Syrian President Bashar al-Assad has anti-American friends in the Western Hemisphere.
In a move to exert his somewhat newly minted leadership status, Nicolas Maduro, the late Venezuelan president Hugo Chavez’s handpicked successor, sent a very colorful letter to President Obama pleading with him not to intervene in Syria.
Laced with humanitarian rabble and lyrics from a John Lennon song, the letter described the country that used weapons of mass destruction against its own citizens as “noble.” Maduro reasoned that the U.S. should not fight against Assad because it would bolster terrorist groups to power in Syria, a claim that could have been taken seriously had it not been thrown between quotes from such disparate historical figures as Simon Bolivar, Malcolm X, and Jesus.
In reality, Maduro’s view on Syria is nothing new. It flows from Chavez’s lingering legacy of “Chavismo,” which brands itself as an odd mixture of socialist policies, conspiracy-riddled rhetoric, and heady anti-Americanism. Throughout the past few years, in fact, Venezuelan leaders have consistently “courted Assad” by establishing a strong tie of diplomatic and economic relations. These relations were consistently focused on countering U.S. influence around the globe and making public condemnations of Israel.
Other bedfellows of Assad and Chavez included the leaders of Iran and the terrorist organization, Hezbollah. Under Maduro, these relations have only continued.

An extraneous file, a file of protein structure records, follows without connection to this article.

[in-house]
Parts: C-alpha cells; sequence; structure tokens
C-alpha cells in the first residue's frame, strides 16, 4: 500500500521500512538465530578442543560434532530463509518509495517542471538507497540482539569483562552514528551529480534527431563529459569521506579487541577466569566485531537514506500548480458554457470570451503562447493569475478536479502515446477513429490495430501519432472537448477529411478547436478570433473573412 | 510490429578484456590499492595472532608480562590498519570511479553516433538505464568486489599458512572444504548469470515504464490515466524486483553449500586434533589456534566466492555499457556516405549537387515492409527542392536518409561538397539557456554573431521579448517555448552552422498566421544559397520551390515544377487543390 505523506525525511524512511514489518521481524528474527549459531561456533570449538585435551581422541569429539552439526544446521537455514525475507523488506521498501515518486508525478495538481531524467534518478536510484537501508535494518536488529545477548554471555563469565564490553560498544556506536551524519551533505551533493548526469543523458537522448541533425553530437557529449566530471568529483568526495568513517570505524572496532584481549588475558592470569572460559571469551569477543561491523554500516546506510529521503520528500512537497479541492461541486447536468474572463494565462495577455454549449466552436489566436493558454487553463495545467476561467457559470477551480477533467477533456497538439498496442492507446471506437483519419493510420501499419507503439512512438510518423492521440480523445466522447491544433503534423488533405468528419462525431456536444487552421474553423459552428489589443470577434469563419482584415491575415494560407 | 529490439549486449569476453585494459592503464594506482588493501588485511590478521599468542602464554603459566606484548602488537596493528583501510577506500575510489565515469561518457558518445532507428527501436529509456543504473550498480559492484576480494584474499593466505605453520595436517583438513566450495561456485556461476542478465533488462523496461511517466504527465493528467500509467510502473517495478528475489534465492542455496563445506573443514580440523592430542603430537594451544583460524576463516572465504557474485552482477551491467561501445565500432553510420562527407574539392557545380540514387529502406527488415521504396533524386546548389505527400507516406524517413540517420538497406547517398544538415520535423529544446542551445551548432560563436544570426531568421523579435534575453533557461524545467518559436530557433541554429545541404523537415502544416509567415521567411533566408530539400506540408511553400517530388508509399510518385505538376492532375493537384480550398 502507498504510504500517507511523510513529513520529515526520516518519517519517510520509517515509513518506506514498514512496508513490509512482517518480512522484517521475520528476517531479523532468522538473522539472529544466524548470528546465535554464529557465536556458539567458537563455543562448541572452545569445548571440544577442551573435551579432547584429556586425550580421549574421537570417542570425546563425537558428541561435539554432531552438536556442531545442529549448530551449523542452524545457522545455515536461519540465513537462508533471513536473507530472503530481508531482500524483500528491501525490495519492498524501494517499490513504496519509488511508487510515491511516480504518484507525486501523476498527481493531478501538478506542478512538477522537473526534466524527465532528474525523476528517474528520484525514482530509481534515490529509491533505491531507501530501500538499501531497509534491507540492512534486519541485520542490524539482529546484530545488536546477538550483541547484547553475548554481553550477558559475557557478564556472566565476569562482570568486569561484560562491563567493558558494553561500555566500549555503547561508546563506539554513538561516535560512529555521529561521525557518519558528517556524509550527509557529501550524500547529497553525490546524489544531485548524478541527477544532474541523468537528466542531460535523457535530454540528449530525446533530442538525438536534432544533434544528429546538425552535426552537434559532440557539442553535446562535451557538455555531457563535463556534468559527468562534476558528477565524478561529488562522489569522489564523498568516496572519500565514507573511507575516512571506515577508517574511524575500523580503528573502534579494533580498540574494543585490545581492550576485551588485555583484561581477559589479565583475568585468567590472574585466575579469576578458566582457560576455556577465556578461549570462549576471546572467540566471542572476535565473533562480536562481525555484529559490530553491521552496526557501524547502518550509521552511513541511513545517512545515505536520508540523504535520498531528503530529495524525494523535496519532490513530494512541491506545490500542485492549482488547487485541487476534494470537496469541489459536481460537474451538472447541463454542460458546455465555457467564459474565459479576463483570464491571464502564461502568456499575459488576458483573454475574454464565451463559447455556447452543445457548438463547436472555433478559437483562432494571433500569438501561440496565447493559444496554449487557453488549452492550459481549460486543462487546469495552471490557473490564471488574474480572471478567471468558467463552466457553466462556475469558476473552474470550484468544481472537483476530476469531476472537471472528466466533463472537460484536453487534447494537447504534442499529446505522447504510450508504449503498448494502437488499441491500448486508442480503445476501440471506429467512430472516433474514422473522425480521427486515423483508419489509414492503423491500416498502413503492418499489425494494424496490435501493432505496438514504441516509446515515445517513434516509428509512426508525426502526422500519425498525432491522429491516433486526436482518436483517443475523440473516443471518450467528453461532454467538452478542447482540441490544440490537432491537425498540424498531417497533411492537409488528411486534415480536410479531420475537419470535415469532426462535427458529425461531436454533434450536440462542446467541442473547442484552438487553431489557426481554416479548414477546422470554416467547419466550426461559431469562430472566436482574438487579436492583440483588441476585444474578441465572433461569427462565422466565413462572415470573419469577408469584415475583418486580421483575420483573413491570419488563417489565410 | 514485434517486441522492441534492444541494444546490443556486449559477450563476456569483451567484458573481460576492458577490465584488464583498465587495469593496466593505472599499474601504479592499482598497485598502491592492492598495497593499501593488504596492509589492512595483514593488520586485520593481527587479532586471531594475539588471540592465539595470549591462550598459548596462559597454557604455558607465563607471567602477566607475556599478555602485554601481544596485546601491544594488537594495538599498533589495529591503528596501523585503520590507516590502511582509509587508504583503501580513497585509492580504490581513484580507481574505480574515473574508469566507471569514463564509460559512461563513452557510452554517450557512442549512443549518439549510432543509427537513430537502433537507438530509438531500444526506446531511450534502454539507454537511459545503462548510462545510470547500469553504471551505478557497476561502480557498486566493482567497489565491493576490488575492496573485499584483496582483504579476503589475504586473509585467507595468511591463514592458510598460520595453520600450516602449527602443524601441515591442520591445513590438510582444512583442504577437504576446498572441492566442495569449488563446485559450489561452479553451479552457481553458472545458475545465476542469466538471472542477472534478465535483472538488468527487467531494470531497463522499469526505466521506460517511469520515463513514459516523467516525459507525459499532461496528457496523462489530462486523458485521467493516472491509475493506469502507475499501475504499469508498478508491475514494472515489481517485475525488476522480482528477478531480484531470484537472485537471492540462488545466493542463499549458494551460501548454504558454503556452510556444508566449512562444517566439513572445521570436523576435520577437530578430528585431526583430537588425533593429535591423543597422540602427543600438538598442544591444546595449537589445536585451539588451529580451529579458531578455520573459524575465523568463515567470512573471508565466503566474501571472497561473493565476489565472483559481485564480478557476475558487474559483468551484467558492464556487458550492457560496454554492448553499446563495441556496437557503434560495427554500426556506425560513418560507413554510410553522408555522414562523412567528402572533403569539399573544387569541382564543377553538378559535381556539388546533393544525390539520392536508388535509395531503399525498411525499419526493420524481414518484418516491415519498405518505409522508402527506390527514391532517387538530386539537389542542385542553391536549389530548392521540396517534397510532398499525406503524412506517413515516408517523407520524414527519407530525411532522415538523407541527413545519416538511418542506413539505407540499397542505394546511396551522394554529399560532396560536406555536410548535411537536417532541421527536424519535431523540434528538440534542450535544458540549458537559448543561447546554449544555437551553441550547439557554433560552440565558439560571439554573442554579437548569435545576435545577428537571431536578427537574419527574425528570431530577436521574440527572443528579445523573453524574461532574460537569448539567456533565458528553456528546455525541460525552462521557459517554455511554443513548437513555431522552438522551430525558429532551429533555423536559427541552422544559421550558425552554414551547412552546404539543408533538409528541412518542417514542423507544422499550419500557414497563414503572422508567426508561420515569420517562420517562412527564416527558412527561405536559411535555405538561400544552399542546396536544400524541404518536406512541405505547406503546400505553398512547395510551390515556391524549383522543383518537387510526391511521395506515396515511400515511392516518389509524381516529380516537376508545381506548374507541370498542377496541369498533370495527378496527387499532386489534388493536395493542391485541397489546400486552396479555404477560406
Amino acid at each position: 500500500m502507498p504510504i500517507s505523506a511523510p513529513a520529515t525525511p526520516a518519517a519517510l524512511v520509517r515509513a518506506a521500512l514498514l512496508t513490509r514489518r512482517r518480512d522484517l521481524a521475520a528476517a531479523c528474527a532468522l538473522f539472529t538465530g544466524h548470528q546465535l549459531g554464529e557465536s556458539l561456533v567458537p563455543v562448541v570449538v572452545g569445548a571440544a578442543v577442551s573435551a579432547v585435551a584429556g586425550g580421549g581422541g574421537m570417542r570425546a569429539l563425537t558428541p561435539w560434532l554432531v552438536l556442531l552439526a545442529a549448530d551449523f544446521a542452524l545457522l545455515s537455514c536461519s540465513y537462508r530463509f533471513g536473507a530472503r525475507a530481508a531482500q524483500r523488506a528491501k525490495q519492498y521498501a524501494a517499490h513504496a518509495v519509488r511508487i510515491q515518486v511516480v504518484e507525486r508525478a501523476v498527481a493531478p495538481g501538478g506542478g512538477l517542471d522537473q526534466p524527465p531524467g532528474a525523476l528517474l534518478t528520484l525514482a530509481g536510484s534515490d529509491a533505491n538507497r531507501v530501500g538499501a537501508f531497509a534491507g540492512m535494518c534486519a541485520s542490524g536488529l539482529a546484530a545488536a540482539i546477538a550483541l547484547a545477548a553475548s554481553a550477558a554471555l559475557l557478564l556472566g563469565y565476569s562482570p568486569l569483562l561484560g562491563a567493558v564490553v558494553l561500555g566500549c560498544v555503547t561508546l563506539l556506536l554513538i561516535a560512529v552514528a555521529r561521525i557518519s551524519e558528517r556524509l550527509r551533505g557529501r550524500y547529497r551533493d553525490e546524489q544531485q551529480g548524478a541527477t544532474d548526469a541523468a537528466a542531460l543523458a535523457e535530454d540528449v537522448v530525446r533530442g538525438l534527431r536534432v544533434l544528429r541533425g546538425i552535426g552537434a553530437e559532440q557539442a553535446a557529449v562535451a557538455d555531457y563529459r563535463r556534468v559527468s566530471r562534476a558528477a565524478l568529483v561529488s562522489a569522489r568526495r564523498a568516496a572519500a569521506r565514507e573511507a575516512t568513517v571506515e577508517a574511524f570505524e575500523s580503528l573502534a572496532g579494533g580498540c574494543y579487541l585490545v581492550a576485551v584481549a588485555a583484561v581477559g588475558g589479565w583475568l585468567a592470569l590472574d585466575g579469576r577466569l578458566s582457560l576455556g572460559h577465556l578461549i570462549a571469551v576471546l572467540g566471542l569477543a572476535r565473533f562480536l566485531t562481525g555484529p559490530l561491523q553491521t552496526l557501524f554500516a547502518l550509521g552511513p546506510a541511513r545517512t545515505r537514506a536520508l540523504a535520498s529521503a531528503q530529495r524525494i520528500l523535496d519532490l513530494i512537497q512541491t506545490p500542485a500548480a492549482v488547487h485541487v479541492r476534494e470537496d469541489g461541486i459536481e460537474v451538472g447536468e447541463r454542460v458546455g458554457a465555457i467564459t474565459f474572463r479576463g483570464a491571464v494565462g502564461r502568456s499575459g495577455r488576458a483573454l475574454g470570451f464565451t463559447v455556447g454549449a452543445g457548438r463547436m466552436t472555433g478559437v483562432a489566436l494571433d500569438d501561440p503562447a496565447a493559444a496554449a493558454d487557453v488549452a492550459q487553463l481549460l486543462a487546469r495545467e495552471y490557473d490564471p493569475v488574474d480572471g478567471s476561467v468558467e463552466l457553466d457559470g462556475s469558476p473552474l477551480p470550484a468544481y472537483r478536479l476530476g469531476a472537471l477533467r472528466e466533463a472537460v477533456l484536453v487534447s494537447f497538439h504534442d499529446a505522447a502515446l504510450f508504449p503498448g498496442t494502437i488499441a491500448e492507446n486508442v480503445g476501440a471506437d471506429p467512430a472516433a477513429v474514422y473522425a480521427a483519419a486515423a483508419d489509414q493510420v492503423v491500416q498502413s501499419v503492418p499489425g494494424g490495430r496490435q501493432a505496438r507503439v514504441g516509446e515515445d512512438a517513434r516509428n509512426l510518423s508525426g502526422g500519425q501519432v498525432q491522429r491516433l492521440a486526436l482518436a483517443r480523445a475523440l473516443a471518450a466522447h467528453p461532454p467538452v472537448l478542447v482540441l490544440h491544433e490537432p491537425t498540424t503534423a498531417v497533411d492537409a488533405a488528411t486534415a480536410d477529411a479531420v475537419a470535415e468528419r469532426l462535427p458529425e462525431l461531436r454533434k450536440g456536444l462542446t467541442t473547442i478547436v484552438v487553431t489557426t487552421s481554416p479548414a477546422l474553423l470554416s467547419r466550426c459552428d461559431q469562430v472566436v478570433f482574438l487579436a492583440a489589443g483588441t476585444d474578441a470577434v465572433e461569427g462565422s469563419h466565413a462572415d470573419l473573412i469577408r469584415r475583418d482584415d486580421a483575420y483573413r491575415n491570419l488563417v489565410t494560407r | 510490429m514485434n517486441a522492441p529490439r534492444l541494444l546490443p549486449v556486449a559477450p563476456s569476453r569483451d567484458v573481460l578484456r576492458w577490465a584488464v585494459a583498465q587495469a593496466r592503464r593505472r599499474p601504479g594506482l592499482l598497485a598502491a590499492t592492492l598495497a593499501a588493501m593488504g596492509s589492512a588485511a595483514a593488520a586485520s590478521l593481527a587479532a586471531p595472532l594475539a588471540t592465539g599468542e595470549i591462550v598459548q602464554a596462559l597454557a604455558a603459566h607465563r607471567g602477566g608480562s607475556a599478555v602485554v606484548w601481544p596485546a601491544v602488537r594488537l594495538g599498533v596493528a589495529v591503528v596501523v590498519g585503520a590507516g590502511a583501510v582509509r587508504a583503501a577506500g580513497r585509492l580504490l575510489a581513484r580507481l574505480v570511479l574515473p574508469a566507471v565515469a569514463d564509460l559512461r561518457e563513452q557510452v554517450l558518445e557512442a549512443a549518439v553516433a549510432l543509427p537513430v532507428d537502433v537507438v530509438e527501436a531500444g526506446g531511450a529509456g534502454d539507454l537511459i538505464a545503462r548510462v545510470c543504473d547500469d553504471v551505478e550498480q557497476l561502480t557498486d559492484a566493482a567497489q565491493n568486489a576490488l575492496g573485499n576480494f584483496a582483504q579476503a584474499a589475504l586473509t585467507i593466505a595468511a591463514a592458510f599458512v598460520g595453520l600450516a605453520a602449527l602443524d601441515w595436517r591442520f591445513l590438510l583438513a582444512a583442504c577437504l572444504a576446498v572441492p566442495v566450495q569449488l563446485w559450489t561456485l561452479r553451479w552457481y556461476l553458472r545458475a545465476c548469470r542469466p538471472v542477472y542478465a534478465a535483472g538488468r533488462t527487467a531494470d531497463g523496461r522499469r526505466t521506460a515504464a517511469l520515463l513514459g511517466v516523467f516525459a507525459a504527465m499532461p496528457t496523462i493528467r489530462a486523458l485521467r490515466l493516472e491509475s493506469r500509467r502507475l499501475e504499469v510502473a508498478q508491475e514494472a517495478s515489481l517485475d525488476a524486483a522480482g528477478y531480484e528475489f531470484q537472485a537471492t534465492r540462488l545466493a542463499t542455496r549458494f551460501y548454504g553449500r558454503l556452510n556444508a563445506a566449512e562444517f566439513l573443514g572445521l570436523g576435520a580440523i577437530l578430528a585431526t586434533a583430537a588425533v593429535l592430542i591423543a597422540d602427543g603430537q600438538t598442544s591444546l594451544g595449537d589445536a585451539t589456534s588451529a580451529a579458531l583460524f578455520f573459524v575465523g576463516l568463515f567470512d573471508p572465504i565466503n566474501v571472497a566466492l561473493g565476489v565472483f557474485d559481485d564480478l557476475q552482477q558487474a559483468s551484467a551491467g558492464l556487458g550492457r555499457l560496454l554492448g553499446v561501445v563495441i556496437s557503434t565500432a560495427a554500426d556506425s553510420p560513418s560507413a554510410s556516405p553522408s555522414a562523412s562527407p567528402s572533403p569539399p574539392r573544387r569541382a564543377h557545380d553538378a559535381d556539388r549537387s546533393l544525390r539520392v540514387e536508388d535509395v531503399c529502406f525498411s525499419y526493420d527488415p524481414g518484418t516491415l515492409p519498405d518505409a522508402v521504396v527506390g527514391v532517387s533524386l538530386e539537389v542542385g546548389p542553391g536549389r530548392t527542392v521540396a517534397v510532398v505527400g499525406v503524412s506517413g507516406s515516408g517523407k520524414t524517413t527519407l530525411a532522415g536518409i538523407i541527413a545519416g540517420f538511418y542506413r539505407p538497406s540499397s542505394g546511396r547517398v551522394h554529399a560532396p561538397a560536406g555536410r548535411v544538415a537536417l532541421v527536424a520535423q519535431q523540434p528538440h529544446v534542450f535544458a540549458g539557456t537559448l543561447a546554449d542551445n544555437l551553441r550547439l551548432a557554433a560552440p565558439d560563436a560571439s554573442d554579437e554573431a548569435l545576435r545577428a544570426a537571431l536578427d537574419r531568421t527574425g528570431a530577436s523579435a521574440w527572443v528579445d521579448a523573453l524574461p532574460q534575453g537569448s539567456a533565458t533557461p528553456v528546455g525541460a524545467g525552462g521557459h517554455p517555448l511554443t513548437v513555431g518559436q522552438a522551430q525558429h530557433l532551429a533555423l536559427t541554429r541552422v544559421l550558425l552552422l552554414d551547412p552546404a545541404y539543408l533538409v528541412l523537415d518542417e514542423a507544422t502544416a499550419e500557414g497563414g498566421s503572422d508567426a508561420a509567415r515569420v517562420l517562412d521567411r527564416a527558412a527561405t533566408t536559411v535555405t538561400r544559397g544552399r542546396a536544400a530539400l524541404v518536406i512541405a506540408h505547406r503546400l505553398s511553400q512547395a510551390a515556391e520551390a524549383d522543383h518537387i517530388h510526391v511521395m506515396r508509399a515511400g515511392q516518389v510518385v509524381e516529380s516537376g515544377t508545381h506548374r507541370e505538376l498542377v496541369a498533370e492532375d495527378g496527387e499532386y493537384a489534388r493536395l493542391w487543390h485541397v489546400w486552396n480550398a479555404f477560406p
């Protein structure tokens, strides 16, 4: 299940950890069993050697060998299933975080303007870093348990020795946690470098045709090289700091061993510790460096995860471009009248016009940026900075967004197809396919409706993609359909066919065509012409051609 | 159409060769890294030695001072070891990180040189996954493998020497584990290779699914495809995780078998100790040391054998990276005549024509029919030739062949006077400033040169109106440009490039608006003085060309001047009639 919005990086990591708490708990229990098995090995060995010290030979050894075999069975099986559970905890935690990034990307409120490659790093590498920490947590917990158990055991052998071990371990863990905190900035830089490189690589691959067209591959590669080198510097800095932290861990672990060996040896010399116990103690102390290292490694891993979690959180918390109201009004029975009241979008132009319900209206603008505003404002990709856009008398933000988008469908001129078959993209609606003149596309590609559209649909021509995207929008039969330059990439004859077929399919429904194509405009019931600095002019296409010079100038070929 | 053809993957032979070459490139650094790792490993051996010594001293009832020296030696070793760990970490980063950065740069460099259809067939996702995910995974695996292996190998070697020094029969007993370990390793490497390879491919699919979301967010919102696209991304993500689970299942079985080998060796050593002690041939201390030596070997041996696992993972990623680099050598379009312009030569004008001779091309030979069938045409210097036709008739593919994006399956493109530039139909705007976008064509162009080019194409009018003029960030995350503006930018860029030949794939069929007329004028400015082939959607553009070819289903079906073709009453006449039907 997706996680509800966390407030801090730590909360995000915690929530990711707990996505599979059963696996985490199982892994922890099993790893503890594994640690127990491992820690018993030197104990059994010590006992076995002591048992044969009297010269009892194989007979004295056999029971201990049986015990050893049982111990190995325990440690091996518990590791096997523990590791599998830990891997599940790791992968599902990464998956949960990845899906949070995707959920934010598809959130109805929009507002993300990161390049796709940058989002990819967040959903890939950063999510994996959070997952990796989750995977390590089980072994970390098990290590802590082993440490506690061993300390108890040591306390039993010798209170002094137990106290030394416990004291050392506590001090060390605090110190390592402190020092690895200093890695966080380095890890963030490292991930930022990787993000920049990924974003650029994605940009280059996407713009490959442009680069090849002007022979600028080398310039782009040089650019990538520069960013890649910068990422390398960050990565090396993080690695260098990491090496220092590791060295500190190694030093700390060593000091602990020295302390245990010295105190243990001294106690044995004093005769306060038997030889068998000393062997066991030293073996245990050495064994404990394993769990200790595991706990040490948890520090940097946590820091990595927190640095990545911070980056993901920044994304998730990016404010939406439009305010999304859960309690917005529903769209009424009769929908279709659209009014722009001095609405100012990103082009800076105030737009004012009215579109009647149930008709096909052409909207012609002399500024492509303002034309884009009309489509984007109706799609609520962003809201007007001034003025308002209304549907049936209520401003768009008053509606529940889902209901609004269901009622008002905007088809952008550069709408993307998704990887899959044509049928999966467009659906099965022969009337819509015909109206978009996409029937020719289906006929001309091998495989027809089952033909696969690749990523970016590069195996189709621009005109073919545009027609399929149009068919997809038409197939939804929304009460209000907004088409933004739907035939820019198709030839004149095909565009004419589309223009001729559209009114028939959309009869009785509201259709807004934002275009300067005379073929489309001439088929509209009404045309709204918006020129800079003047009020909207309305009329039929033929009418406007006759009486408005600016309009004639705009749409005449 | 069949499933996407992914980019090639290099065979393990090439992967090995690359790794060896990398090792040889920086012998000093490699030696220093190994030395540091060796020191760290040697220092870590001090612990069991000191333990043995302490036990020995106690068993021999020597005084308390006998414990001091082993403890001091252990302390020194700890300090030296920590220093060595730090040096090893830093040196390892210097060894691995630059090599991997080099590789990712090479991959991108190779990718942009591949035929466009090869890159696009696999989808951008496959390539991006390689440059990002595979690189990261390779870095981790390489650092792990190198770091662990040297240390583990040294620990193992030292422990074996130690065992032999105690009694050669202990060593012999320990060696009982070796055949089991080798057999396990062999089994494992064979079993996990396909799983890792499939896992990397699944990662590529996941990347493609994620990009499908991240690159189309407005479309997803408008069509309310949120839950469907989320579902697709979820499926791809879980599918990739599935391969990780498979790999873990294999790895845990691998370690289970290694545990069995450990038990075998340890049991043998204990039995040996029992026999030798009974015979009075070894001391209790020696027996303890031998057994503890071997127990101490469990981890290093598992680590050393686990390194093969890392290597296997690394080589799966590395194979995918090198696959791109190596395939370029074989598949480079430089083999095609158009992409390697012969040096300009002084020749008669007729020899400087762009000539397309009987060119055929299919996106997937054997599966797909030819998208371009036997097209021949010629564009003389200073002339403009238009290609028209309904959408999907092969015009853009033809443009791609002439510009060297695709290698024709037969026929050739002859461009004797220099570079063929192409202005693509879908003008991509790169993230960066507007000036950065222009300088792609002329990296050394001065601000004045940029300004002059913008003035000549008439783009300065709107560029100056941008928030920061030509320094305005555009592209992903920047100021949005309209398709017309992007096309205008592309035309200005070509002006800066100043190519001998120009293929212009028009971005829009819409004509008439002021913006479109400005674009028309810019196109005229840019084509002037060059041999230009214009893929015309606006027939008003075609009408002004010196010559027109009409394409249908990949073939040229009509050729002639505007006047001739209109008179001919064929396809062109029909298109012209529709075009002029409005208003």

If the continued paranoid, anti-Americanisms touted by Maduro weren’t enough, Venezuela’s support of Syria should serve as a reminder that the South American nation is no friend of the U.S. Maduro’s letter only further reveals the existing symbiotic relationship between the Venezuelan president and Syria’s tyrannical leader.
The United States should not support a Venezuela that has a policy of reinforcing rogue regimes and has no respect for democracy or human rights. While American leaders have indicated a willingness to improve relations with the South American country, the U.S. should not act until we see real changes in Venezuelan policy.
Mary Moody is currently a member of the Young Leaders Program at The Heritage Foundation. For more information on interning at Heritage, please click here.